COSEWIC Assessment and Status Report on the Chimney Swift in Canada
- Assessment Summary
- Executive Summary
- COSEWIC History, Mandate, Membership and Definitions
- Lists of Figures and Tables
- Species Information
- Population Size and Trends
- Limiting Factors and Threats
- Special Significance of the Species
- Technical Summary
- Acknowledgements and Information Sources
- Biographical Summaries of Report Writers
COSEWIC Status Report
Scientific name: Chaetura pelagica (Linnaeus 1758); English name: Chimney Swift; French name: Martinet ramoneur; Spanish name: Vencejo de chimenea.
The Chimney Swift belongs to the genus Chaetura, which includes eight other species unique to the Americas (Chantler 1999). Chaetura swifts belong to the tribe Chaeturini, which in turn is part of the subfamily Apodinae, family Apodidae, order Apodiformes. The Chimney Swift is considered a monotypic species (Chantler 1999). There are three other species of swifts in Canada: Vaux’s Swift (Chaetura vauxi), the only other Chaetura swift in North America; Black Swift (Cypseloides niger); and the White-throated Swift (Aeronautes saxatalis). All three are restricted to the western cordillera (Godfrey 1986).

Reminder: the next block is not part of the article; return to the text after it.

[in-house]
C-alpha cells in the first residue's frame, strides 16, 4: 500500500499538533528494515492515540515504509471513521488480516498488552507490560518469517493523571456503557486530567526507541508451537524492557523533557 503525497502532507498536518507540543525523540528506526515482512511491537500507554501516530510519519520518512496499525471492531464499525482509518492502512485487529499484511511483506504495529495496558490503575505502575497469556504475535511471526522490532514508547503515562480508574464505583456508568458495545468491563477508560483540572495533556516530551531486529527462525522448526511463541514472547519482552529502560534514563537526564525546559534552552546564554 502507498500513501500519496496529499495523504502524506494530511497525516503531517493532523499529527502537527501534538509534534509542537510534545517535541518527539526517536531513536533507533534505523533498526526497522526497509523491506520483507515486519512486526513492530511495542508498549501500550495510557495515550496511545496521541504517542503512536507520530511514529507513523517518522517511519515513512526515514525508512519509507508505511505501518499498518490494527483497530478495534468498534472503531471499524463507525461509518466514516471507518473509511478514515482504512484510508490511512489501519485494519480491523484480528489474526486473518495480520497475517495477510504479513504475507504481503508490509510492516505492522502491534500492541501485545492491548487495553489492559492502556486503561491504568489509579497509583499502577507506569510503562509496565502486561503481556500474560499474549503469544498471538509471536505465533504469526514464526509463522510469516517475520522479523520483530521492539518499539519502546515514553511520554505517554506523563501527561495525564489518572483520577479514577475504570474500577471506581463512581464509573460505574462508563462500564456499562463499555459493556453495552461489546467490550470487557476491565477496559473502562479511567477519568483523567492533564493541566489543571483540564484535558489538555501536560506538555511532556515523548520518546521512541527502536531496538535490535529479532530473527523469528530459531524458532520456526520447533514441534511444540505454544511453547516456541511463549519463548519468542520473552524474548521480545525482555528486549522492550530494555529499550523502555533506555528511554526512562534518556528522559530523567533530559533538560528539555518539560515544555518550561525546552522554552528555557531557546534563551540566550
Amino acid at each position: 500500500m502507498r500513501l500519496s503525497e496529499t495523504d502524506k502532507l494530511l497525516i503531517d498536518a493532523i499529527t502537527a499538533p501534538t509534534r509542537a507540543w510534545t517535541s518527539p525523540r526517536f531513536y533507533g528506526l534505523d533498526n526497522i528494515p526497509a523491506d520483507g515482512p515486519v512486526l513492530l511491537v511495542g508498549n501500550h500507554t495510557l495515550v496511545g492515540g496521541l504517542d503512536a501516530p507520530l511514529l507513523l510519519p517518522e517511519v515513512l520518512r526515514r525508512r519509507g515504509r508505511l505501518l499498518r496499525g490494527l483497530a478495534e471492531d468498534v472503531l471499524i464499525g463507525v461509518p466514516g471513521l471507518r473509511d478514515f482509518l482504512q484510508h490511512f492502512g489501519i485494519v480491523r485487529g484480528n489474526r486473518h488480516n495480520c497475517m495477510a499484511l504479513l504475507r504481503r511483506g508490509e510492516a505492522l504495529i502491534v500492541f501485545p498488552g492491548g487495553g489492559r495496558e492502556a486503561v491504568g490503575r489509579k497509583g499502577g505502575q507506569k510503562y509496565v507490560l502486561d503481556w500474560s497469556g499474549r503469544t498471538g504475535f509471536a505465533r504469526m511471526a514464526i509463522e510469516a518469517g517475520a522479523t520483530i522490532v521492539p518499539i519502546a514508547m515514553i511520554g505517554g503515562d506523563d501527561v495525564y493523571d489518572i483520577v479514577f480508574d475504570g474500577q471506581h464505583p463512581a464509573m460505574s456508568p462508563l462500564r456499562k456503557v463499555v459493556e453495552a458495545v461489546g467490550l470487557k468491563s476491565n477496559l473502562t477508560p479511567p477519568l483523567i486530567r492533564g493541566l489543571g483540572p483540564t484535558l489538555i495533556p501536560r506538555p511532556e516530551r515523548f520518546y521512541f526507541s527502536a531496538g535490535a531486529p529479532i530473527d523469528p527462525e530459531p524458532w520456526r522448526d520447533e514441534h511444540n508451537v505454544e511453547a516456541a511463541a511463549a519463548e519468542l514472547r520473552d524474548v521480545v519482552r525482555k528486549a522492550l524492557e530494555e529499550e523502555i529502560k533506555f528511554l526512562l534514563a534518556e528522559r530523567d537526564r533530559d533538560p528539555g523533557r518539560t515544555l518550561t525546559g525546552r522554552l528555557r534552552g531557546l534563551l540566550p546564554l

Often mistaken for a swallow, the Chimney Swift is readily distinguished by its cigar-shaped body, short tail, long, narrow, pointed wings, characteristic call and quick jerky flight. It is 12 to 14 cm long (Chantler 1999) with a wingspan of 29 to 31 cm (Snow and Perrins 1998) and weighs approximately 21 g (Chantler 1999). The shafts of the tail feathers extend 5 to 7 mm beyond the feather tips, giving the tail a spiny appearance, a diagnostic feature of the genus Chaetura. The wings are long and narrow, with the relatively long primaries and short secondaries typical of swifts. The folded wings extend well beyond the tail. Upperparts are dark sooty brown, palest on the rump, blackish on the wings; underparts are dark, paling to brownish grey and sometimes white on the throat (Godfrey 1986). The Chimney Swift does not exhibit any sexual dimorphism (Fischer 1958) and the juvenile plumage is similar to that of the adult. Smaller size and spiny tail distinguish it from the Black and White-throated Swifts. It is very similar to the Vaux’s Swift, but is larger and darker and has lower-pitched calls.
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